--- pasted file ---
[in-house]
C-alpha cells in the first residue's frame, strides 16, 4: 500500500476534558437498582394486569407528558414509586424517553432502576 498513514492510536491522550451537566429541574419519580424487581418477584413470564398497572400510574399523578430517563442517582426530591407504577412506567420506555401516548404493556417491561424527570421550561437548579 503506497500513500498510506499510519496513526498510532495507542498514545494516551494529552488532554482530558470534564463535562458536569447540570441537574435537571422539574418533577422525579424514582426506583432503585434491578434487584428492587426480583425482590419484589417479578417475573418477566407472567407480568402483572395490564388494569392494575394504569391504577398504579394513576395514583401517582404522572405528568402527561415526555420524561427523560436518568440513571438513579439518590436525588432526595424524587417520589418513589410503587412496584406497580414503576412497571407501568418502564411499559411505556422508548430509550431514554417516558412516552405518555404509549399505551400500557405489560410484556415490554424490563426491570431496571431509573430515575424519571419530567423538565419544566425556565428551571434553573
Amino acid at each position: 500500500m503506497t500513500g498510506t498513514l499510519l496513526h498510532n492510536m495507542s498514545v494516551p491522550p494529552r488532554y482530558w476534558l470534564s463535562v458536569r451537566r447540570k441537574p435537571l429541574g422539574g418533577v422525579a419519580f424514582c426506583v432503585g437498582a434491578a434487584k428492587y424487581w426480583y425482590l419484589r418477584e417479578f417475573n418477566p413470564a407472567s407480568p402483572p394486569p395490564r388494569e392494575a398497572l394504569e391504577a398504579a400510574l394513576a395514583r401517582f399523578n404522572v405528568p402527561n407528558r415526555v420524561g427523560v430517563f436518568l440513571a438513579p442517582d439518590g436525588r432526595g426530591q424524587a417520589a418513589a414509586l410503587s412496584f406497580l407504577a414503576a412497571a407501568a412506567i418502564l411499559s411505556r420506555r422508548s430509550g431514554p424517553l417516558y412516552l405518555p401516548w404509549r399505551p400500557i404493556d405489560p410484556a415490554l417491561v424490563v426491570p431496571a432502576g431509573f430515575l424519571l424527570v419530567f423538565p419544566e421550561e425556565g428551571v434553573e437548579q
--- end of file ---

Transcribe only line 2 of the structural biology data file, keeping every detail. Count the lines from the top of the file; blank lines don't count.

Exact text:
C-alpha cells in the first residue's frame, strides 16, 4: 500500500476534558437498582394486569407528558414509586424517553432502576 498513514492510536491522550451537566429541574419519580424487581418477584413470564398497572400510574399523578430517563442517582426530591407504577412506567420506555401516548404493556417491561424527570421550561437548579 503506497500513500498510506499510519496513526498510532495507542498514545494516551494529552488532554482530558470534564463535562458536569447540570441537574435537571422539574418533577422525579424514582426506583432503585434491578434487584428492587426480583425482590419484589417479578417475573418477566407472567407480568402483572395490564388494569392494575394504569391504577398504579394513576395514583401517582404522572405528568402527561415526555420524561427523560436518568440513571438513579439518590436525588432526595424524587417520589418513589410503587412496584406497580414503576412497571407501568418502564411499559411505556422508548430509550431514554417516558412516552405518555404509549399505551400500557405489560410484556415490554424490563426491570431496571431509573430515575424519571419530567423538565419544566425556565428551571434553573